The Nigeria Coalition on the International Criminal Court (NCICC) has called on the Nigerian government, as a partner to the Rome Statute, to observe the treaty and arrest Sudanese President Omar Al-Bashir should he set foot on Nigerian soil on Monday. Reports say that Al-Bashir is expected in Nigeria on 15 July to attend a summit on HIV/AIDS.
In a statement by its spokespersons, Chinonye Obiagwu and Theodora Oby Nwankwo, NCICC reminded the government that Nigeria has an obligation to support the court.
“Nigeria is expected to arrest the Sudanese President and ICC suspect Omar Al-Bashir if he visits Nigeria in the next few days as planned,” the statement said. “In the alternative, we call on Nigeria to cancel his proposed visit to Nigerian territory.”
The group pointed out that if Nigeria and other members of the ICC are committed to ending impunity in the world, they must not allow ICC arrest warrants to go unenforced, and at the very least must not accept visits from suspects such as the Sudanese leader.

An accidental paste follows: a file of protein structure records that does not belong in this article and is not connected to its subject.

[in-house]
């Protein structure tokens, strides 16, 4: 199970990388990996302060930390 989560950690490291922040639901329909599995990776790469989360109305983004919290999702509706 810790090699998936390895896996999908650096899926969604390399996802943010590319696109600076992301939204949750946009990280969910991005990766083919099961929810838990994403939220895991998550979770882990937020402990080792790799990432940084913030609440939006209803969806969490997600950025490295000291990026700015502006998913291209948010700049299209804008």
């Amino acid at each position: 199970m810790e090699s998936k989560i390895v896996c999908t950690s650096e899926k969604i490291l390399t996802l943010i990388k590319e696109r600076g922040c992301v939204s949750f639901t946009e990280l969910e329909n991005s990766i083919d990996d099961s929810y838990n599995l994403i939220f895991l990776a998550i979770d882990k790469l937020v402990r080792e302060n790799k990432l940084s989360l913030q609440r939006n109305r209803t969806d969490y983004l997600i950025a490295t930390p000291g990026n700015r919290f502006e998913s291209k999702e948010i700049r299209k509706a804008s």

It further recalled that Al-Bashir has been wanted by the Court since 2009 for war crimes and crimes against humanity allegedly committed during the conflict in Sudan’s Darfur region, and that the Court in 2010 issued the arrest warrant for Al-Bashir for the charge of genocide. NCICC also noted that the victims of the conflict in Darfur have suffered without justice for more than a decade due in part to the reluctance of some ICC member states to abide by the arrest warrants for Al-Bashir and other ICC suspects in Darfur.
“We, the members of Nigeria Coalition on the International Criminal Court (NCICC) urge Nigeria to stand with the innocent victims of the Darfur conflict, and the rule of law and arrest ICC fugitive Sudanese president Omar al-Bashir or bar him entry into Nigeria,” the group stressed, adding that Nigeria should not ignore their right to justice.
In that regard, NCICC drew attention to the fact that in the past, Nigeria has joined states such as South Africa, Uganda, Malawi, and Zambia which prevented the isolated Sudanese leader from visiting or had other officials come in his place. The ICC investigation in Darfur began in June 2005 after being referred by the United Nations Security Council, which had determined the conflict there a threat to international peace and security.
NCICC noted today that the Council has subsequently failed to ensure the cooperation necessary for ICC prosecutions to take place.
Source: Sahara Reporters